With that in mind, I’m concerned about users with large ears. Listeners with larger ears may notice that the nozzles don’t extend far enough to achieve a snug fit without pressing the disc against the outer ear. I can’t say this from personal experience, but the nozzles are relatively shallow, and it’s easy to see how it can happen.

7Hz Timeless – Impressive Listening

For what really matters, sound! 7Hz Timeless is the best fine-tuned flat IEM I’ve ever heard. I must foretell that by saying that I haven’t heard of the most expensive options on the market. However, I have spent a lot of time with other flat IEMs at $200-300, like HarmonicDyne PD1 and TinHiFi P1, and all of this put them to shame. 7Hz Timeless finally achieves what makes many flat over-ear headphones so enjoyable: great body and great detail, then adds great tones and music.


Credit: In-ear fidelity (Crinacle)

Timeless isn’t perfectly balanced, so audiophiles might have problems with its less-than-neutral tuning, but I like it. This is an IEM for people who want a bit of low quality in their music without sacrificing mid-range tone and detail. As a huge fan of musical instruments – everything from metal instruments like Andy James and Angel Vivaldi – to the relaxing lo-fi during long writing sessions, the 7Hz tuning and tone was here to help. Listening to music becomes enjoyable without getting caught up in basshead territory. rest of the spectrum. In other words, this headset is able to deliver some good banging, punch, and form while still sounding like a well-detailed machine.

Unlike many audiophiles, when I’m listening, I’m not looking for perfect neutrality. I’m looking for enjoyment, energy and to hear every little detail without having certain things behind a cloud. Metal guitars, like Angel Vivaldi, can sound thin on highly detailed headphones or muffled sounds on headphones that weigh about a pound. Or jump into a Battlefield match (yes, 2042), bass machines can often capture location and fine detail, as footsteps, broken glass, and other “invisibles” draw you into the experience. experience. Not here. This has enough body and presence to draw you in, fuel excitement and still allow you to clearly hear every layer of what you’re hearing.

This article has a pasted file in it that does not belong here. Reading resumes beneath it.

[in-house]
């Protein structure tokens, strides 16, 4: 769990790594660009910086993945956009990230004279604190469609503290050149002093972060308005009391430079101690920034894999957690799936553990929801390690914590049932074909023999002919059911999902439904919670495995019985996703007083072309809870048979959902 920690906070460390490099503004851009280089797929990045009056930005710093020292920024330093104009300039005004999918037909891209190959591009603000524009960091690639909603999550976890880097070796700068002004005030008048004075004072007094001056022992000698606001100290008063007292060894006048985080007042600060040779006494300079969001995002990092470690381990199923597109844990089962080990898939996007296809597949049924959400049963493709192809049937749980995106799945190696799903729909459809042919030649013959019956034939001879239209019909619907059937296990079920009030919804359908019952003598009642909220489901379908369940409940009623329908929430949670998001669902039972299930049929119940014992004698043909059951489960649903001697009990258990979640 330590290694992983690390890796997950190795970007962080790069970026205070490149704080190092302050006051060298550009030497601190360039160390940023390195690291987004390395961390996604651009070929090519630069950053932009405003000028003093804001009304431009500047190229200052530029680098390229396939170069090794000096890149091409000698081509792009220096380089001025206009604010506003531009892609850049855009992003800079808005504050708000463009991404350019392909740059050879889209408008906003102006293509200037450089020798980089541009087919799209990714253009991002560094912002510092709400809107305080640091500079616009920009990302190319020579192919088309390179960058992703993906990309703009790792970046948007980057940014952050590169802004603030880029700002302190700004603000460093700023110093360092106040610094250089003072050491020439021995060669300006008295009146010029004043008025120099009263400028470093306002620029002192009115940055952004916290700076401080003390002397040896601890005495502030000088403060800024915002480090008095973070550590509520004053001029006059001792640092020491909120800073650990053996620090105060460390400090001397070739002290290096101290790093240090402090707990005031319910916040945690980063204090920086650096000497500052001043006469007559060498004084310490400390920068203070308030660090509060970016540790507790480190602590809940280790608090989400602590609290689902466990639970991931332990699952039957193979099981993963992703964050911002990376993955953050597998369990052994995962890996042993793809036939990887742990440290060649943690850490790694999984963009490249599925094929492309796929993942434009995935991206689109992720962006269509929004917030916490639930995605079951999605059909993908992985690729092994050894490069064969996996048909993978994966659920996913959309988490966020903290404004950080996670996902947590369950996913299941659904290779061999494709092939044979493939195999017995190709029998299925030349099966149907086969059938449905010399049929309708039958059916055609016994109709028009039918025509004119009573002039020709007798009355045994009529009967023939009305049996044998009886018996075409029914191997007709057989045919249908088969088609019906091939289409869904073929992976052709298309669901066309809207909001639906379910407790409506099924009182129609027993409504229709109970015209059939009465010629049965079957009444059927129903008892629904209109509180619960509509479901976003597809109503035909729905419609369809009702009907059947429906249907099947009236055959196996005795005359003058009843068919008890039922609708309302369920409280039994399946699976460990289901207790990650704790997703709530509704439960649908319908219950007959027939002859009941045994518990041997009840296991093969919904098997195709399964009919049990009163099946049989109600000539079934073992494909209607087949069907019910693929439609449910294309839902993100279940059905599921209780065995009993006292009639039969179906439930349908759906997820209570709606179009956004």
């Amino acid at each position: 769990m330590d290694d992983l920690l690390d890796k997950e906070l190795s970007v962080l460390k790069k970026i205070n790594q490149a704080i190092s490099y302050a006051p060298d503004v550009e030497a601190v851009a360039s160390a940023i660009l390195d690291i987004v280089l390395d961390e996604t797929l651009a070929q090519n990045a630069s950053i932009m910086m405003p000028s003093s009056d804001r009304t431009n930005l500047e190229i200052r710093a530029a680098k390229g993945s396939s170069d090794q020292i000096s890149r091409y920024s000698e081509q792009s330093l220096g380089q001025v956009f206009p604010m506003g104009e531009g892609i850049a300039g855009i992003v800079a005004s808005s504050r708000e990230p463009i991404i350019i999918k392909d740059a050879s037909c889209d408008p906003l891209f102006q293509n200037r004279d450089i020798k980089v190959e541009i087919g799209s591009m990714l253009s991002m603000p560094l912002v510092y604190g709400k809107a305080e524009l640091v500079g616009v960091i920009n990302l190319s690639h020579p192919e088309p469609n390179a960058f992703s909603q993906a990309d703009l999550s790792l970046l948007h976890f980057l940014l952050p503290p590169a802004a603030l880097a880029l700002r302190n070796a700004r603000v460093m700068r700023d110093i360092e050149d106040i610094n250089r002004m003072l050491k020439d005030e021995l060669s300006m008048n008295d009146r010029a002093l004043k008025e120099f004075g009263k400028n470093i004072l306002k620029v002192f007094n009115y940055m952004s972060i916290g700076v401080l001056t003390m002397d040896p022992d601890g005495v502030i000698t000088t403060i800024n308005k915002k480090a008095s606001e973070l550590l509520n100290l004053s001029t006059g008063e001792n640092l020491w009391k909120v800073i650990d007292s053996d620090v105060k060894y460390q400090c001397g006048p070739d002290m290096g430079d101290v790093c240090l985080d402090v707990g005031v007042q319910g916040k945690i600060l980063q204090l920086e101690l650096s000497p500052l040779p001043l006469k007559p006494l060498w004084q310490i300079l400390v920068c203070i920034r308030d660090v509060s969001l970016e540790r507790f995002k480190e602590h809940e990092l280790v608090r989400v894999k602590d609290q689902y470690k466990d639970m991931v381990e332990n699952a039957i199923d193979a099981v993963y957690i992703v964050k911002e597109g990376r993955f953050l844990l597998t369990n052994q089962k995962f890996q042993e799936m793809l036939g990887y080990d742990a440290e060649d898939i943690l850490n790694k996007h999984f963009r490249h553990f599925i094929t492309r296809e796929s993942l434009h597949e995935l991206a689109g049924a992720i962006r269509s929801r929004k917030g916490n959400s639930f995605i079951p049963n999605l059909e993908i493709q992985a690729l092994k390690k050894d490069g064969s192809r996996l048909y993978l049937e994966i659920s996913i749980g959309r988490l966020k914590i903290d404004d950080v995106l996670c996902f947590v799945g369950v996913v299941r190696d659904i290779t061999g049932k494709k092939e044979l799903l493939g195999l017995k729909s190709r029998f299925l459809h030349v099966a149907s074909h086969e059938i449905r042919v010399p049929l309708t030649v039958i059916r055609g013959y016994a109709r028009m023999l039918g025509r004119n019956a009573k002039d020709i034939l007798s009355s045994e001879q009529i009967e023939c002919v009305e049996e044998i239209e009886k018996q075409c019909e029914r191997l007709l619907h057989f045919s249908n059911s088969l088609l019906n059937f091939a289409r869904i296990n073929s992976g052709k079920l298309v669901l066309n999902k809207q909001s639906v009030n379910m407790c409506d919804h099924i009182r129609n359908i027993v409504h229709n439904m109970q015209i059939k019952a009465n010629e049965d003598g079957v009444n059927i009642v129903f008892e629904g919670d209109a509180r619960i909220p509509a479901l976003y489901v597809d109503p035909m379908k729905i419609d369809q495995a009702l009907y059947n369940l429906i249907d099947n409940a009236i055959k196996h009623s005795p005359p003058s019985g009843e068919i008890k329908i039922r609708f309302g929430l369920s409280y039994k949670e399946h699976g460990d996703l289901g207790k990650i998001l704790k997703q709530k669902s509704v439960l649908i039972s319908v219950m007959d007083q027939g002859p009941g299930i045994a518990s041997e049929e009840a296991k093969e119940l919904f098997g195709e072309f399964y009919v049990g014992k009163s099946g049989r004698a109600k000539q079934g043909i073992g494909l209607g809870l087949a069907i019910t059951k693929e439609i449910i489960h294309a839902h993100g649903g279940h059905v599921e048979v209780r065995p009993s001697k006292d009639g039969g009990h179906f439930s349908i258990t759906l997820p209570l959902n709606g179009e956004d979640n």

As a guitar player, I insist on that for details. There are nuances to the melody, especially with harmonized instruments that allow them to be heard separately while blending seamlessly together. The tuning here is almost perfect for hearing the nuances of guitars and other mid-range instruments. That’s true for acoustic guitars, synths, and stringed instruments. You’ll hear your fingers slide over strings, bends, harmonics, and slides with clarity and enjoyment.

Before I sell these headphones too much, they Not perfect. Soundstage and images are just decent. They are similar to those with other headphones, which means they don’t stand out too much. Not bad, but it’s nothing special on its own.

It also means that they are not the best choice for gaming (and to be fair, very few IEMs are). However, if you’re spending upwards of $200 on IEMs, you should know if they work to plug in a laptop when you’re at the campus library playing some games between classes. And yes, they’re fine, but don’t expect them to compete with your favorite gaming headset in terms of soundstage and atmosphere. They respond very well to Dolby Atmos though, so definitely try them out with spatial sound.

But, I have to say, these headphones are one of the biggest surprises of the year. They bring the classic flat tone to the IEM without the usual sacrifices. The plane in IEM is still a bit rare, but this is an impressive performance from a brand new entrant. Interesting stuff.



7Hz Timeless is really a good value for money headset. It finally delivers on the promise of a flat in-ear machine without the need to switch to a bulky device Audeze iSine or super expensive Audeze Euclid. The fact that it comes from a relatively unknown brand like 7Hz is surprising and exciting for what they can offer in the future. For $219.99, this is a great purchase and proves that hype can sometimes be true.

Find 7Hz Timeless at Linsoul or Amazon.


The product described in this article is provided by the manufacturer for evaluation purposes.

https://www.mmorpg.com/hardware-reviews/7hz-timeless-planar-magnetic-iem-review-2000123748 7Hz . Time Plane Magnetic IEM Evaluation